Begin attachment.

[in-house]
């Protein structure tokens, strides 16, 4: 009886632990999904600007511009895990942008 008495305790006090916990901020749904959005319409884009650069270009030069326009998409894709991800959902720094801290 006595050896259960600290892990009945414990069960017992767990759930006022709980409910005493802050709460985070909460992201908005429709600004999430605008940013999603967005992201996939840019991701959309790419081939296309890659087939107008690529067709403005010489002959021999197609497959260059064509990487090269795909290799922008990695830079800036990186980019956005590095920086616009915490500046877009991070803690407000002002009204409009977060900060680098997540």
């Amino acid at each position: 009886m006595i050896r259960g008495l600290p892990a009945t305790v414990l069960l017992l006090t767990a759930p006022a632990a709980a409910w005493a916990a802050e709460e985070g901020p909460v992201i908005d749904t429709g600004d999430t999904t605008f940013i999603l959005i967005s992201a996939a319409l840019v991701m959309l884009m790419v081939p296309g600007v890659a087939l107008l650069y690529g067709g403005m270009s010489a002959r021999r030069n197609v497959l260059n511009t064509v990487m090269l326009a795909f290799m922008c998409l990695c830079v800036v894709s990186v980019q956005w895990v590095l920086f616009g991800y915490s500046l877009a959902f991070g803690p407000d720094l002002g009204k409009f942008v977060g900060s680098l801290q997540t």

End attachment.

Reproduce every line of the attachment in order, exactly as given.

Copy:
[in-house]
């Protein structure tokens, strides 16, 4: 009886632990999904600007511009895990942008 008495305790006090916990901020749904959005319409884009650069270009030069326009998409894709991800959902720094801290 006595050896259960600290892990009945414990069960017992767990759930006022709980409910005493802050709460985070909460992201908005429709600004999430605008940013999603967005992201996939840019991701959309790419081939296309890659087939107008690529067709403005010489002959021999197609497959260059064509990487090269795909290799922008990695830079800036990186980019956005590095920086616009915490500046877009991070803690407000002002009204409009977060900060680098997540």
């Amino acid at each position: 009886m006595i050896r259960g008495l600290p892990a009945t305790v414990l069960l017992l006090t767990a759930p006022a632990a709980a409910w005493a916990a802050e709460e985070g901020p909460v992201i908005d749904t429709g600004d999430t999904t605008f940013i999603l959005i967005s992201a996939a319409l840019v991701m959309l884009m790419v081939p296309g600007v890659a087939l107008l650069y690529g067709g403005m270009s010489a002959r021999r030069n197609v497959l260059n511009t064509v990487m090269l326009a795909f290799m922008c998409l990695c830079v800036v894709s990186v980019q956005w895990v590095l920086f616009g991800y915490s500046l877009a959902f991070g803690p407000d720094l002002g009204k409009f942008v977060g900060s680098l801290q997540t």